Cut the best end of a neck or loin of mutton, that has been kept till tender, into chops of equal thickness, one rib to each; trim off some of the fat, and the lower end of the chine bone, and scrape it clean, and lay them in a stewpan, with an ounce of butter; set it over a smart fire; if your fire is not sharp, the chops will be done before they are colored; the intention of frying them is merely to give them a very light browning.
While the chops are browning, peel and boil a couple of dozen of young button onions in about three pints of water for about fifteen or twenty minutes, set them by, and pour off the liquor they were boiled in into the stewpan with the chops: if diat is not sufficient to cover them, add as much boiling water as will remove the scum as it rises, and be careful they are not stewed too fast or too much; so take out one of them with a fishslice, and try it: when they are tender, which will be in about an hour and a half, then pass the gravy through a sieve into a basin, set it in the open air that it may get cold, you may then easily and completely skim off the fat; in the meantime set the meat and vegetables by the fire to keep hot, and pour some boiling water over the button onions to warm them. Have about six ounces of carrots, and eight ounces of turnips, peeled and cut into slices, or shaped into balls about as big as a nutmeg; boil the carrots about half an hour, the turnips about a quarter of an hour, and put them on a sieve to drain, and then put them round the dish, the last thing.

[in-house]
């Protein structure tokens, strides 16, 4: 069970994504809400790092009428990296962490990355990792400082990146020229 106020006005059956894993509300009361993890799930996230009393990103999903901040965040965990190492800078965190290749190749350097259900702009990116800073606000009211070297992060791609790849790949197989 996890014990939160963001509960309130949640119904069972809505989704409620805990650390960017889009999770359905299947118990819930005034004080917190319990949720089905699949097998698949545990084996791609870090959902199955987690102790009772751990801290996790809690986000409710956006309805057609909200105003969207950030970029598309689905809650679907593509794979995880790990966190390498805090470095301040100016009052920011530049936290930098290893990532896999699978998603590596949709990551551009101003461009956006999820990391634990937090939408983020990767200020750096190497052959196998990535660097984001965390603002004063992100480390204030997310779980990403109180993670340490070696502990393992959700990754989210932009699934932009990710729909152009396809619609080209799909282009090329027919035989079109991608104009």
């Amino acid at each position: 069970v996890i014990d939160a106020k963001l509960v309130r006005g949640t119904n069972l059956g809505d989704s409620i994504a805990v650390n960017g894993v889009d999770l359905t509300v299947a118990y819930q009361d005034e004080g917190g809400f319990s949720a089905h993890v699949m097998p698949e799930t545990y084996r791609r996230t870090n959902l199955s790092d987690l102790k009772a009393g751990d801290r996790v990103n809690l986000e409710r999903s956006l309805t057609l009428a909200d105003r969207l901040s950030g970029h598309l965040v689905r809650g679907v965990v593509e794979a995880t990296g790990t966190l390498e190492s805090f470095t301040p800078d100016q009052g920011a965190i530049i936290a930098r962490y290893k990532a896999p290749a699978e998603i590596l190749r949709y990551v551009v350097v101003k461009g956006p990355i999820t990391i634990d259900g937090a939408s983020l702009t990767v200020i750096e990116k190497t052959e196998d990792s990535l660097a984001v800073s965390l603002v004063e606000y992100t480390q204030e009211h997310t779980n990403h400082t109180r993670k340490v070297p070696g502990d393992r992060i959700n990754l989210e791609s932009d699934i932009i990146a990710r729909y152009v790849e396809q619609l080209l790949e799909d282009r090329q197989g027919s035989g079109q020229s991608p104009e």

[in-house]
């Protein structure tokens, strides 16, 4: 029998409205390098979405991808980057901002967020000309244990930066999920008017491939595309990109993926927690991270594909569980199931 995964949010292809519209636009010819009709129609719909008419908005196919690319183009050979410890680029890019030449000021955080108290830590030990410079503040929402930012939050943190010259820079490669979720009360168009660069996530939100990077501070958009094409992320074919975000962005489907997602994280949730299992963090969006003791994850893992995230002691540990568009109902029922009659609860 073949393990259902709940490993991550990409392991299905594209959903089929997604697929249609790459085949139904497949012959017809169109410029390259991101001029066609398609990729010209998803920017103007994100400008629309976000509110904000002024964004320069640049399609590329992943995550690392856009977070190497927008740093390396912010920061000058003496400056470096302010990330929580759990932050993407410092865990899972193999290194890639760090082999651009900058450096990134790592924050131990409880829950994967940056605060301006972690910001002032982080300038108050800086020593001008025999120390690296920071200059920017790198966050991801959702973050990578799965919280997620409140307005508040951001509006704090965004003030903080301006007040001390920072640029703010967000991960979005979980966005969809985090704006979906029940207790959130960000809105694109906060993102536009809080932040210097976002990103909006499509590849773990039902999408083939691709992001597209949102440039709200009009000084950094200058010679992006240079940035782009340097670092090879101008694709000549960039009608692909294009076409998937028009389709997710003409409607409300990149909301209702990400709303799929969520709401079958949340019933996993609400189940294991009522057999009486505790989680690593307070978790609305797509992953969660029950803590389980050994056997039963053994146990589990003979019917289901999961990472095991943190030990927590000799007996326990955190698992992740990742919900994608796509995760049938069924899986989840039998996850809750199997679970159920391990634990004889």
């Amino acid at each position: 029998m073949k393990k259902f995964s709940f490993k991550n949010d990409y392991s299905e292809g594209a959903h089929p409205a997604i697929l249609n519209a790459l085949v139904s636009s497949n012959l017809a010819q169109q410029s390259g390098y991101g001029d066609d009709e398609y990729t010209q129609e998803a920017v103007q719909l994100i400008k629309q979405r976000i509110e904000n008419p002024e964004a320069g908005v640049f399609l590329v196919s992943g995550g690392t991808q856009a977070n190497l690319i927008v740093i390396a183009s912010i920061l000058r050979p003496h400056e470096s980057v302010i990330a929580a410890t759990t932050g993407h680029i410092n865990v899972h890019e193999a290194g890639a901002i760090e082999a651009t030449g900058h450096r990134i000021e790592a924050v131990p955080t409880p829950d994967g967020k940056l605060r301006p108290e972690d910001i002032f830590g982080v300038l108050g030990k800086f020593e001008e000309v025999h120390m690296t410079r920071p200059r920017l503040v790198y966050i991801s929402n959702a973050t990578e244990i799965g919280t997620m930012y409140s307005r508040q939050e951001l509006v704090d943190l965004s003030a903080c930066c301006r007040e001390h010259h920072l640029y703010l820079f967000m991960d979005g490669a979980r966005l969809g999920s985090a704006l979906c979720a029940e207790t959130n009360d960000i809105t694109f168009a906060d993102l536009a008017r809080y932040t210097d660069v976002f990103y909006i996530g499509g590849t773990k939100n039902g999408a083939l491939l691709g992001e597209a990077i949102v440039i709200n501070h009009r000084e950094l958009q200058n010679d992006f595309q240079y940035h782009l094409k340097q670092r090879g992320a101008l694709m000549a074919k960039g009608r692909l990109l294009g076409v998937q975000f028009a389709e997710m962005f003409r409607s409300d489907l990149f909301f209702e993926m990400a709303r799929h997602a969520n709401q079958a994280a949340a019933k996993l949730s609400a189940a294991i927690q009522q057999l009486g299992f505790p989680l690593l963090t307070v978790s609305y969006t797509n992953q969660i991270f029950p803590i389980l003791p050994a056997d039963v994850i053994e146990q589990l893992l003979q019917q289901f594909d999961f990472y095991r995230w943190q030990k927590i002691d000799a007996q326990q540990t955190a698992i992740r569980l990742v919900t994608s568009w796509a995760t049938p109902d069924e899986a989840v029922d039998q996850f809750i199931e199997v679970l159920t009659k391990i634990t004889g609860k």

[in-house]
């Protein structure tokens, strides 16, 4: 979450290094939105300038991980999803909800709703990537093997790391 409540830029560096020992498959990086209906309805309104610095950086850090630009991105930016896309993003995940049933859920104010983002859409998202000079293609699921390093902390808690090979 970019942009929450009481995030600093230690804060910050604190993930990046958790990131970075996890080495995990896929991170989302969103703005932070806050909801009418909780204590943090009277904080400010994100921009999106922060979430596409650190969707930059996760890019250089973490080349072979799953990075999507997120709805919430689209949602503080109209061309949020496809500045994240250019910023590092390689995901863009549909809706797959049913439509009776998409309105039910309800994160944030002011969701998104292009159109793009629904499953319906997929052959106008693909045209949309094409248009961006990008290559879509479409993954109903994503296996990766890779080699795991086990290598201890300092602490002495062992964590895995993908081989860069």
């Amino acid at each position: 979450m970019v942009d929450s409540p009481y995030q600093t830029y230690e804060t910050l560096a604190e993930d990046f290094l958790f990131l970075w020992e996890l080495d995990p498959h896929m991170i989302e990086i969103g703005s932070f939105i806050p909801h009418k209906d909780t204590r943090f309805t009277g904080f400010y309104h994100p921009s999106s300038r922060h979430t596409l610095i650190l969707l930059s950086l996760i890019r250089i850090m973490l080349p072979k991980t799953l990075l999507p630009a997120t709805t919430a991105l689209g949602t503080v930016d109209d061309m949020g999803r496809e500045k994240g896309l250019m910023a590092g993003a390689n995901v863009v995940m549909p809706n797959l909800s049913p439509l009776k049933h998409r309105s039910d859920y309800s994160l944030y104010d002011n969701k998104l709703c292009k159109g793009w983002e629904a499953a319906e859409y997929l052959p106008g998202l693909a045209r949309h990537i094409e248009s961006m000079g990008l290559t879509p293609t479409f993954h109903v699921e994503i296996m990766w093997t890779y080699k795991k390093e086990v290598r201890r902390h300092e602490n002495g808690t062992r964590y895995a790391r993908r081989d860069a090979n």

Thicken the gravy by putting an ounce of butter into a stewpan; when it is melted, stir in as much flour as will stiffen it; pour the gravy to it by degrees, stir together till it boils; strain it through a fine sieve or tamis into a stewpan, put in the carrots and turnips to get warm, and let it simmer gently while you dish up the meat; lay the chops round a dish, put the vegetables in the middle, and pour the thickened gravy over. Some put in capers, etc. minced gherkins, etc.
Rump-steaks, veal-cutlets, and beef-tails, make excellent dishes dressed in the like manner.